Chemicals & Chemistry

It's mosquito season in the Northeast, following a very wet spring. Which means there are going to be (1) a whole bunch of mosquitoes, and (2) a whole bunch of people arguing about whether to spray them or not. The goal here is to examine the toxicology of Sumithrin -- the active ingredient in the commonly-used insecticide Anvil -- and come up with a realistic picture of whether it's a deadly poison, a non-toxic chemical ... or something in between. 
Nomenclature -- the "art" of naming organic chemicals -- is crazy making. Some chemical names are simple. Some are complex. What's more, saying the names of some chemicals makes you sound like a fourth grader. (And if that's not enough of a pull to get you to read this, there's a contest, too!)
A group of Japanese chemists may have come up with a game-changing solution to ocean plastic pollution. The group has created a plastic using acetylsalicylic acid (aspirin). The best part is that the "aspirin plastic" can easily be converted back to its starting material -- and this can be recovered and recycled to make fresh plastic. With little or no pollution. Very clever.
The Guardian axed its science blog in August 2018. Then, apparently, it found a new moneymaker in spreading chemophobia and more with a new series titled "Toxic America."
Colors have history, ultramarine blue hints at blue's origins, royal blue at its cost. Blue is easily created today using "chemicals" that detrimentally impact the environment; a new study identifies a greener means of production.
Most of you are familiar with lithium batteries and the drug for bipolar disorder. But did you know it used to be put in soda for hangovers, and it saved the lives of the Apollo 13 astronauts? You don't? Better keep reading.
Too many journalists are experts in nothing and behave like partisans and activists. That's how a journalist can go on social media and celebrate that her poor reporting caused a company to lose hundreds of millions in market capitalization.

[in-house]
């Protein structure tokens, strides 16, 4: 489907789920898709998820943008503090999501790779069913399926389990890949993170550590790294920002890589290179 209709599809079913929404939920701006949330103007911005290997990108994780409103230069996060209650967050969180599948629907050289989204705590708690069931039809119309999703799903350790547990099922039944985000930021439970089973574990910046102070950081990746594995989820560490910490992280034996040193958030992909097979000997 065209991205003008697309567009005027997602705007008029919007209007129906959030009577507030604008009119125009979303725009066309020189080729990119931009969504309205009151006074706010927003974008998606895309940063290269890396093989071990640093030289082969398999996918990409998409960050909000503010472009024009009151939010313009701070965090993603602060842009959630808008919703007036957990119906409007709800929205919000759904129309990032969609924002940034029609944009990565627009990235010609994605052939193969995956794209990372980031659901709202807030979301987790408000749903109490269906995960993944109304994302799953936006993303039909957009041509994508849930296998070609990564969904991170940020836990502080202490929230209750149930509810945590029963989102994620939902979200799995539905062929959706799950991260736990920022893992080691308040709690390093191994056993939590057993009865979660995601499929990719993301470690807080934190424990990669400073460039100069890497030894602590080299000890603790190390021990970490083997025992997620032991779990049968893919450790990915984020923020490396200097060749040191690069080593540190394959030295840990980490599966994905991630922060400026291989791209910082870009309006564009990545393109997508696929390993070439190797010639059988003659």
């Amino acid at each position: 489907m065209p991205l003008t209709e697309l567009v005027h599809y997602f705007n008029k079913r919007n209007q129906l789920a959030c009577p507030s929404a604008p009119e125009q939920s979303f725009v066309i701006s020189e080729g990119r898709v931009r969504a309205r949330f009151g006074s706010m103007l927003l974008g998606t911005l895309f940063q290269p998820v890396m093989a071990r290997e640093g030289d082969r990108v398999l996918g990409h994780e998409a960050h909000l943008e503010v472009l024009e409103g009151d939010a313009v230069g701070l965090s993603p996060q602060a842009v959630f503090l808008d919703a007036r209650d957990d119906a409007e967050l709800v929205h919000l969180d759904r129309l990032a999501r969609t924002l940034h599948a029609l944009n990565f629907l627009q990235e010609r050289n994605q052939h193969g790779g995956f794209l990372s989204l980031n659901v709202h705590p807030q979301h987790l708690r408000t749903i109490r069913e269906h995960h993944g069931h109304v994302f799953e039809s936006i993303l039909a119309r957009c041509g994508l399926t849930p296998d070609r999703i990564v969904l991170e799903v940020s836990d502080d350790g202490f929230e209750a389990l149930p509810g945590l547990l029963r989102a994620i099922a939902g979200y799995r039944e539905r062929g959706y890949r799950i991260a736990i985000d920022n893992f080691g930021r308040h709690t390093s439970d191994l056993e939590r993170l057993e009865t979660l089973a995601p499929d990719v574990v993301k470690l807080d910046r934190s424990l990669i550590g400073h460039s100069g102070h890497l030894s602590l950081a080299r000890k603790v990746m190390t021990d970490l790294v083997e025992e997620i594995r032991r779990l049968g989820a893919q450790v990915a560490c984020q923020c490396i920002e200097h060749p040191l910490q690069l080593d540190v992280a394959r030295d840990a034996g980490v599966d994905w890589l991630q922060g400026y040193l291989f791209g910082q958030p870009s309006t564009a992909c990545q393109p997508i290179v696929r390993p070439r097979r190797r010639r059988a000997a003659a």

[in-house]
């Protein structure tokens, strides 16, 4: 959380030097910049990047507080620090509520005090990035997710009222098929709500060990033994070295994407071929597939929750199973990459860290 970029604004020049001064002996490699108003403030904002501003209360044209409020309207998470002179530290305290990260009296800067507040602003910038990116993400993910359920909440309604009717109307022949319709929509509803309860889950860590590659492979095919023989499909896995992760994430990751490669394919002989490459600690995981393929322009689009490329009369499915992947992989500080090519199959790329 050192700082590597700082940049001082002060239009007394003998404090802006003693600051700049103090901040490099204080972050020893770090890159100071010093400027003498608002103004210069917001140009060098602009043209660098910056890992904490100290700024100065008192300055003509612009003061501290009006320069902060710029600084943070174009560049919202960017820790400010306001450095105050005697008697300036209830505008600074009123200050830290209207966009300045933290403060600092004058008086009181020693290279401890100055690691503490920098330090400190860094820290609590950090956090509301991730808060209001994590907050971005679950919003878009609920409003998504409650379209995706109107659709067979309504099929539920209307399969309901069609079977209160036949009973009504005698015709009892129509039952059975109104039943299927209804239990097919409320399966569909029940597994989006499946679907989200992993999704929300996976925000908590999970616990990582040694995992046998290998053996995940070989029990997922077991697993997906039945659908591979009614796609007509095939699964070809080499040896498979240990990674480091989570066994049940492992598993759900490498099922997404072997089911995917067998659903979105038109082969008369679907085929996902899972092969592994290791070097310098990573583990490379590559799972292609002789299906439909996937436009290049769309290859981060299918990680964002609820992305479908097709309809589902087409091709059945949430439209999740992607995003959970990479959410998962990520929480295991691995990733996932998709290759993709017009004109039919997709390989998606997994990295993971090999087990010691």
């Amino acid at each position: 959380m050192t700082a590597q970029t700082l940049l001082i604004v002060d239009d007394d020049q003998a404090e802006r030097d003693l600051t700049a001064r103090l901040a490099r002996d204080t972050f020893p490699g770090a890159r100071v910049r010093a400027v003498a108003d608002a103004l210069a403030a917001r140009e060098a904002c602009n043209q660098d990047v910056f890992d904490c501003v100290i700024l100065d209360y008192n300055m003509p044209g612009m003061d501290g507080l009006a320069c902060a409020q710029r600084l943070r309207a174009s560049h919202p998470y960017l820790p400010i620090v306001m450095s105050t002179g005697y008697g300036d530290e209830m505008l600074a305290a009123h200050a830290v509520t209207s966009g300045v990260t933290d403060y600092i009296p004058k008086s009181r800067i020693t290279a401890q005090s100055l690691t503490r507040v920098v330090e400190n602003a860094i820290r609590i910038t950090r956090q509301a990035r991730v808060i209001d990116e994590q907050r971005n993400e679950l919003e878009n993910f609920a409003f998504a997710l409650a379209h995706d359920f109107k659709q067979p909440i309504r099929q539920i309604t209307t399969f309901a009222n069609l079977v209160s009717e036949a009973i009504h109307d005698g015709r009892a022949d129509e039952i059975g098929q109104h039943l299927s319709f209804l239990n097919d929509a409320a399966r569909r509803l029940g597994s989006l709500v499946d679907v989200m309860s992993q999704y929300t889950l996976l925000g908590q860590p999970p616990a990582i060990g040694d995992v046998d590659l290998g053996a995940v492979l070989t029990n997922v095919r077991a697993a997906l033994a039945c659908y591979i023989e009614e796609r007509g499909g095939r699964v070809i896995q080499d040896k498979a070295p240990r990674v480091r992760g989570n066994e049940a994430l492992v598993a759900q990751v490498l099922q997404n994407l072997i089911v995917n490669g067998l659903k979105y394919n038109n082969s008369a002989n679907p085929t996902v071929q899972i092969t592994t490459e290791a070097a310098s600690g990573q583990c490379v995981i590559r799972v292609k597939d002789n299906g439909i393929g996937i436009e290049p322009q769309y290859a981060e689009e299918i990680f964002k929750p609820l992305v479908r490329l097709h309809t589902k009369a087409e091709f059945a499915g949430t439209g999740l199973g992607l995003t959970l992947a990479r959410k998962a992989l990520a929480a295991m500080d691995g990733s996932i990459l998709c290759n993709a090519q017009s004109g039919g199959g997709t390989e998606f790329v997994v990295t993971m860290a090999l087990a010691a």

Proposition 65, which began its miserable life as The Safe Drinking Water and Toxic Enforcement Act of 1986, now has little to do with safe water or safe anything else. It's a bad joke to scientists, a plague on California businesses, and a goldmine to attorneys. Coffee went onto the list and now it's off. Why? Good question.
As it turns out, not a whole lot! There's only one nutritional difference between them: the kosher variety has no added iodide.
Human body odor is an extremely complex mixture of compounds, with a virtually infinite possibility of combinations. There are thousands and thousands of compounds continuously floating through our bloodstream and lymphatic system, originating either directly from food or from the numerous metabolic reactions occurring in the body.
If you've ever had the pleasure of having a kidney stone, you certainly don't need a lesson about pain. But just in case that wasn't sufficient, here's some more: a lesson about the chemistry of kidney stones. There will be a quiz. Hope you pass it.
"Two lawyers, a zoologist, and a nutritionist walk into a bar to try to write about chemistry." The preceding statement is true, except for the bar. The Environmental Working Group, with the aid of these four experts, wants to tell us how all the chemicals in food are going to lead us to an early dirt nap. They get an F in chemistry. As usual.